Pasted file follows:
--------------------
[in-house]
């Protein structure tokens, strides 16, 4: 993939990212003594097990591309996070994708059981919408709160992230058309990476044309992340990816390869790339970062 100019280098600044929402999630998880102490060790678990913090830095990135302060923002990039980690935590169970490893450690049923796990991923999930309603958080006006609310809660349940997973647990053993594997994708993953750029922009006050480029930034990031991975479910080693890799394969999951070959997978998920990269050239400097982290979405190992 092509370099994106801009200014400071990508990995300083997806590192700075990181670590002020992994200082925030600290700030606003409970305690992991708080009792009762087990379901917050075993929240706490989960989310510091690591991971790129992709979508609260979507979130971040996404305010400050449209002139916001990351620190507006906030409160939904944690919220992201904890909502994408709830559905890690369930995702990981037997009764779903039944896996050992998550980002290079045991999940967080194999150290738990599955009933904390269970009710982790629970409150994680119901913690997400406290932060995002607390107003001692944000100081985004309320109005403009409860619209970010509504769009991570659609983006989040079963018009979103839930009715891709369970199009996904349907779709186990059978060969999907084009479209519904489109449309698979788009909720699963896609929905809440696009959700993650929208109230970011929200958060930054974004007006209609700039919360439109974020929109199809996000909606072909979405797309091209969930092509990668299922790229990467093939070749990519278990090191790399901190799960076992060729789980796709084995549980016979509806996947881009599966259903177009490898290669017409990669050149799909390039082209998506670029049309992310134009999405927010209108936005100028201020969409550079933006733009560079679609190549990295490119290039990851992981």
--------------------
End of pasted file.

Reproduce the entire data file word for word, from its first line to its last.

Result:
[in-house]
């Protein structure tokens, strides 16, 4: 993939990212003594097990591309996070994708059981919408709160992230058309990476044309992340990816390869790339970062 100019280098600044929402999630998880102490060790678990913090830095990135302060923002990039980690935590169970490893450690049923796990991923999930309603958080006006609310809660349940997973647990053993594997994708993953750029922009006050480029930034990031991975479910080693890799394969999951070959997978998920990269050239400097982290979405190992 092509370099994106801009200014400071990508990995300083997806590192700075990181670590002020992994200082925030600290700030606003409970305690992991708080009792009762087990379901917050075993929240706490989960989310510091690591991971790129992709979508609260979507979130971040996404305010400050449209002139916001990351620190507006906030409160939904944690919220992201904890909502994408709830559905890690369930995702990981037997009764779903039944896996050992998550980002290079045991999940967080194999150290738990599955009933904390269970009710982790629970409150994680119901913690997400406290932060995002607390107003001692944000100081985004309320109005403009409860619209970010509504769009991570659609983006989040079963018009979103839930009715891709369970199009996904349907779709186990059978060969999907084009479209519904489109449309698979788009909720699963896609929905809440696009959700993650929208109230970011929200958060930054974004007006209609700039919360439109974020929109199809996000909606072909979405797309091209969930092509990668299922790229990467093939070749990519278990090191790399901190799960076992060729789980796709084995549980016979509806996947881009599966259903177009490898290669017409990669050149799909390039082209998506670029049309992310134009999405927010209108936005100028201020969409550079933006733009560079679609190549990295490119290039990851992981």